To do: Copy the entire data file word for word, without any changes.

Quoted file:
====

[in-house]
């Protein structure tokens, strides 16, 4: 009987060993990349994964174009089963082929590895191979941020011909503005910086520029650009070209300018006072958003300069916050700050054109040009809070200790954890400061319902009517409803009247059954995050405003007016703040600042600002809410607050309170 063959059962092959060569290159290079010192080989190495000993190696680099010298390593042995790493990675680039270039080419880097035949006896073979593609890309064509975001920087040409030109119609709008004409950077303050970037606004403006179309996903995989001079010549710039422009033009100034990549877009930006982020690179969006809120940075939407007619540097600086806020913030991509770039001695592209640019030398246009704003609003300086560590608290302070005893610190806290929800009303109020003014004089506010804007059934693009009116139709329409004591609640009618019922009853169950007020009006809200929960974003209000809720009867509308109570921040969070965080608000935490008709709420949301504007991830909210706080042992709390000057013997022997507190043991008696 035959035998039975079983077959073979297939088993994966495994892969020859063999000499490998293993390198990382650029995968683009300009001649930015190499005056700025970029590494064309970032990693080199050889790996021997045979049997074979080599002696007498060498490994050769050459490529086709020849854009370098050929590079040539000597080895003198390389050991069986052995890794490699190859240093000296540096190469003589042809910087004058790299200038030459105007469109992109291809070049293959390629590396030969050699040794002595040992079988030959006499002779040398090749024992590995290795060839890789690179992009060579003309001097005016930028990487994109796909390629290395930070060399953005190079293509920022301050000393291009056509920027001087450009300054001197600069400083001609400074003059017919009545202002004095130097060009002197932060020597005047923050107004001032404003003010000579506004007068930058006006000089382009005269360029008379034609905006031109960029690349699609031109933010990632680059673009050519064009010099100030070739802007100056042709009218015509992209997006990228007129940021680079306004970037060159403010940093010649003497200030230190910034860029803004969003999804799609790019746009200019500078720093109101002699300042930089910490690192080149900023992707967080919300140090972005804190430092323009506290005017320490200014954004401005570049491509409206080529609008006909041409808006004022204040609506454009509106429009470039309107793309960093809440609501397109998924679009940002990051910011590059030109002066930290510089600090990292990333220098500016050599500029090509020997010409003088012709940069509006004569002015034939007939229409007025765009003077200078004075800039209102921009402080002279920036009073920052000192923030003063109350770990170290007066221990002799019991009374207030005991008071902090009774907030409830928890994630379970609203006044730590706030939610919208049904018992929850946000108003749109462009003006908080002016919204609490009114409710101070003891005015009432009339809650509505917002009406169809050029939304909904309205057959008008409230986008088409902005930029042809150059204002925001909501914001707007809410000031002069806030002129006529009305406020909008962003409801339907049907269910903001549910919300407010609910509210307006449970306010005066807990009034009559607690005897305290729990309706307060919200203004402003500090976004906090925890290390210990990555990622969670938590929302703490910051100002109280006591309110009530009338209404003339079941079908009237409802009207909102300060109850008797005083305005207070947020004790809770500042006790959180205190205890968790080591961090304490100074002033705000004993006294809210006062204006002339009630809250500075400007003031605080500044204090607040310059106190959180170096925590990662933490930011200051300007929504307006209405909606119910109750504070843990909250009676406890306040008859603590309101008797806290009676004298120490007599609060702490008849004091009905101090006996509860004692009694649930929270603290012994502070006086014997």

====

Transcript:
[in-house]
């Protein structure tokens, strides 16, 4: 009987060993990349994964174009089963082929590895191979941020011909503005910086520029650009070209300018006072958003300069916050700050054109040009809070200790954890400061319902009517409803009247059954995050405003007016703040600042600002809410607050309170 063959059962092959060569290159290079010192080989190495000993190696680099010298390593042995790493990675680039270039080419880097035949006896073979593609890309064509975001920087040409030109119609709008004409950077303050970037606004403006179309996903995989001079010549710039422009033009100034990549877009930006982020690179969006809120940075939407007619540097600086806020913030991509770039001695592209640019030398246009704003609003300086560590608290302070005893610190806290929800009303109020003014004089506010804007059934693009009116139709329409004591609640009618019922009853169950007020009006809200929960974003209000809720009867509308109570921040969070965080608000935490008709709420949301504007991830909210706080042992709390000057013997022997507190043991008696 035959035998039975079983077959073979297939088993994966495994892969020859063999000499490998293993390198990382650029995968683009300009001649930015190499005056700025970029590494064309970032990693080199050889790996021997045979049997074979080599002696007498060498490994050769050459490529086709020849854009370098050929590079040539000597080895003198390389050991069986052995890794490699190859240093000296540096190469003589042809910087004058790299200038030459105007469109992109291809070049293959390629590396030969050699040794002595040992079988030959006499002779040398090749024992590995290795060839890789690179992009060579003309001097005016930028990487994109796909390629290395930070060399953005190079293509920022301050000393291009056509920027001087450009300054001197600069400083001609400074003059017919009545202002004095130097060009002197932060020597005047923050107004001032404003003010000579506004007068930058006006000089382009005269360029008379034609905006031109960029690349699609031109933010990632680059673009050519064009010099100030070739802007100056042709009218015509992209997006990228007129940021680079306004970037060159403010940093010649003497200030230190910034860029803004969003999804799609790019746009200019500078720093109101002699300042930089910490690192080149900023992707967080919300140090972005804190430092323009506290005017320490200014954004401005570049491509409206080529609008006909041409808006004022204040609506454009509106429009470039309107793309960093809440609501397109998924679009940002990051910011590059030109002066930290510089600090990292990333220098500016050599500029090509020997010409003088012709940069509006004569002015034939007939229409007025765009003077200078004075800039209102921009402080002279920036009073920052000192923030003063109350770990170290007066221990002799019991009374207030005991008071902090009774907030409830928890994630379970609203006044730590706030939610919208049904018992929850946000108003749109462009003006908080002016919204609490009114409710101070003891005015009432009339809650509505917002009406169809050029939304909904309205057959008008409230986008088409902005930029042809150059204002925001909501914001707007809410000031002069806030002129006529009305406020909008962003409801339907049907269910903001549910919300407010609910509210307006449970306010005066807990009034009559607690005897305290729990309706307060919200203004402003500090976004906090925890290390210990990555990622969670938590929302703490910051100002109280006591309110009530009338209404003339079941079908009237409802009207909102300060109850008797005083305005207070947020004790809770500042006790959180205190205890968790080591961090304490100074002033705000004993006294809210006062204006002339009630809250500075400007003031605080500044204090607040310059106190959180170096925590990662933490930011200051300007929504307006209405909606119910109750504070843990909250009676406890306040008859603590309101008797806290009676004298120490007599609060702490008849004091009905101090006996509860004692009694649930929270603290012994502070006086014997």